Proclamation

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Proclamation

An act that formally declares to the general public that the government has acted in a particular way. A written or printed document issued by a superior government executive, such as the president or governor, which sets out such a declaration by the government.

West's Encyclopedia of American Law, edition 2. Copyright 2008 The Gale Group, Inc. All rights reserved.

PROCLAMATION, evidence. The act of causing some state matters to be published or made generally known. A written or printed document in which are contained such matters, issued by proper authority; as the president's proclamation, the governor's, the mayor's proclamation. The word proclamation is also used to express the public nomination made of any one to a high office; as, such a prince was proclaimed emperor.
     2. The president's proclamation has not the force of law, unless when authorized by congress; as if congress were to pass an act, which should take effect upon the happening of a contingent event, which was to be declared by the president by proclamation to hive happened; in this case the proclamation would give the act the force of law, which, till then, it wanted. How far a proclamation is evidence of facts, see Bac. Ab. Ev. F; Dougl. 594, n; B. N. P. 226; 12 Mod. 216; 8 State Tr. 212; 4 M. & S. 546; 2 Camp. Rep. 44; Dane's Ab. eh. 96, a. 2, 3 and 4; 1 Scam. R. 577; Bro. h.t.

PROCLAMATION, practice. The declaration made by the cryer, by authority of the court, that something is about to be done.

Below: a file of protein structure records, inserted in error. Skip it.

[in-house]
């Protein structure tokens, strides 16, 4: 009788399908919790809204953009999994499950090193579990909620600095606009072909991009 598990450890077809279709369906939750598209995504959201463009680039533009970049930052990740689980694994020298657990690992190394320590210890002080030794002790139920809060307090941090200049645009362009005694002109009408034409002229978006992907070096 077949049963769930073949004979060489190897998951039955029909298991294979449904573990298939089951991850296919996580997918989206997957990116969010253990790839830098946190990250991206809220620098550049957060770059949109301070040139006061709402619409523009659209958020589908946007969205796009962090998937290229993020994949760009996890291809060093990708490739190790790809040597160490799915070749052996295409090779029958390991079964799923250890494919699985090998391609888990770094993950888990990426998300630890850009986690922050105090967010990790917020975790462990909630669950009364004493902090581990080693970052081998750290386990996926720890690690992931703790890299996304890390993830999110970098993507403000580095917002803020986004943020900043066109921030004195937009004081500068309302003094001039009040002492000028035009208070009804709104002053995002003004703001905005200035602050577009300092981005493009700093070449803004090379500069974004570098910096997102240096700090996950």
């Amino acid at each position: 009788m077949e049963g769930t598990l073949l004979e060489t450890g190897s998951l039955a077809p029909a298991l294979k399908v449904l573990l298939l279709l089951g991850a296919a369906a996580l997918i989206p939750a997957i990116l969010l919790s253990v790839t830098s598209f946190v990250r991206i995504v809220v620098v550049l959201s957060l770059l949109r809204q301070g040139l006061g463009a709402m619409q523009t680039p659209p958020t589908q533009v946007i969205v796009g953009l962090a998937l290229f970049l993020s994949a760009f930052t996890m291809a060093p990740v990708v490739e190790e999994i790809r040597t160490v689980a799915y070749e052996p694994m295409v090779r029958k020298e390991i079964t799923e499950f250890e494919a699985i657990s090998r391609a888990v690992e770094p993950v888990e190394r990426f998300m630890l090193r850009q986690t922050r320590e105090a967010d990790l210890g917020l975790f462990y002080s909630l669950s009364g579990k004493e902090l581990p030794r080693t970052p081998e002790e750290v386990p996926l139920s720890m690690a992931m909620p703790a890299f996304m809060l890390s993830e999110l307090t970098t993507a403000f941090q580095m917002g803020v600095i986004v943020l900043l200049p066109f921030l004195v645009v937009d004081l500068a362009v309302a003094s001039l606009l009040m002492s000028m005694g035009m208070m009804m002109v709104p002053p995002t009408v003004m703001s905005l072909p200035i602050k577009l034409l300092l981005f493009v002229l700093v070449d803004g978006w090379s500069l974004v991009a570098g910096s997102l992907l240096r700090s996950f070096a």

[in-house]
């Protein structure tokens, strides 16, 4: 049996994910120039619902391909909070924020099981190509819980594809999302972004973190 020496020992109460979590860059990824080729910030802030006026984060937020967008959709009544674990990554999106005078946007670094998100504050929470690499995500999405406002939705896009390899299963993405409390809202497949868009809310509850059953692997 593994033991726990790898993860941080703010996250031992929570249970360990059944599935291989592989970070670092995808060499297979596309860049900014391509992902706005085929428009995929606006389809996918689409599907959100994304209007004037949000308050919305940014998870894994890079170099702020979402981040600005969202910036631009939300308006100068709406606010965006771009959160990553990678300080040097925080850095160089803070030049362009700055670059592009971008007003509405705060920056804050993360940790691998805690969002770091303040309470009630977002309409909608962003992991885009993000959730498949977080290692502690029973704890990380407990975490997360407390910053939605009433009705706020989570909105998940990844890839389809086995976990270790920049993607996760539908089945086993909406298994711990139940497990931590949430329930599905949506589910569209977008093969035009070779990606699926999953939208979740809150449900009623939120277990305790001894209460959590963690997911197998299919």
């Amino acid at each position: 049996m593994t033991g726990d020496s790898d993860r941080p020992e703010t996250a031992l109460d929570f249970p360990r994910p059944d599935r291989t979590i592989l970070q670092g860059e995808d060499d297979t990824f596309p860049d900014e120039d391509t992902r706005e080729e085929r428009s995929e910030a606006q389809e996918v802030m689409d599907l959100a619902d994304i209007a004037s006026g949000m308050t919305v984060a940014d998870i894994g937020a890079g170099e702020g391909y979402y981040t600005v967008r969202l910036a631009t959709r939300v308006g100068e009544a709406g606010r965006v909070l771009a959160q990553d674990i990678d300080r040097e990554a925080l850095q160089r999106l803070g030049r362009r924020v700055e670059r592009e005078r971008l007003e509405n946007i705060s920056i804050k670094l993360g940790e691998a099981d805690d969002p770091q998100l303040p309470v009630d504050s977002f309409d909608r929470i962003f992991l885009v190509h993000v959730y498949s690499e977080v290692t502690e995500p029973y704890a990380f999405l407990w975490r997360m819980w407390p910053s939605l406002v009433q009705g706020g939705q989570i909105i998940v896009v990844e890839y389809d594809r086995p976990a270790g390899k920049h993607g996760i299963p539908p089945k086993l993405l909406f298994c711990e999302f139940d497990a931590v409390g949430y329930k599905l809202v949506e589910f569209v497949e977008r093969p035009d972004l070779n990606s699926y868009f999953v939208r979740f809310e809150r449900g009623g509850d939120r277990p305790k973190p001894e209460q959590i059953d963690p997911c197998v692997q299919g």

2. It usually commences with the French word Oyez, do you hear, in order to attract attention; it is particularly used on the meeting or opening of the court, and at its adjournment; it is also frequently employed to discharge persons who have been accused of crimes or misdemeanors.

A Law Dictionary, Adapted to the Constitution and Laws of the United States. By John Bouvier. Published 1856.
References in periodicals archive ?
If one group can rely on a Royal Charter or Letters Patent to stand on their rights, so too should another group as the Royal Proclamation of 1763 is akin to a Royal Charter and likewise to the Hudson Bay Charter, The Royal Proclamation was also issued under Letters Patent.
Consider John Borrows's argument that the Royal Proclamation is best understood as part of the Treaty of Niagara of 1764.
Almost every sermon mentioned royal proclamations, although in differing contexts.
What gets in our way of hearing a royal proclamation to bring about God's Commonwealth today?
Besides misconstruing the import of the 1867 Address and the 1870 Order, Aunger misconstrues the significance of the Royal Proclamation of 6 December 1869 (20) (addressing the Red River Colony) and the purported promises made by Prime Minister John A.
She takes a judicious region-by-region approach to implementation of the Royal Proclamation of 1763 and later legislative efforts to "civilize" or assimilate First Nations, and details the constant and pointed political efforts of Aboriginal people to protect and advance their own interests.
In defiance of the royal proclamation of 1763, forbidding British subjects to aid the 'rebellious faction in the kingdom of Corsica', Boswell brought back a report which was free from the vested interests of foreign ambassadors; this was a direct challenge to the government to acknowledge the courage of Paoli's Corsican resistance fighters and the justice of their cause.
The Canadian state says that Aboriginal title derives from a set of legal documents like the royal proclamation of 1763.
Reading out the statement after an alliance meeting, spokesman Krishna Sitaula said: ''The royal proclamation had not addressed the alliance's roadmap.
Elizabeth issued at least one royal proclamation on England's sumptuary laws in 1559, 1562, 1566, 1574, 1577, 1580, 1588, and 1597.
In 2003 Elizabeth 11 issued a royal proclamation officially apologizing for the British expulsion of the Acadians.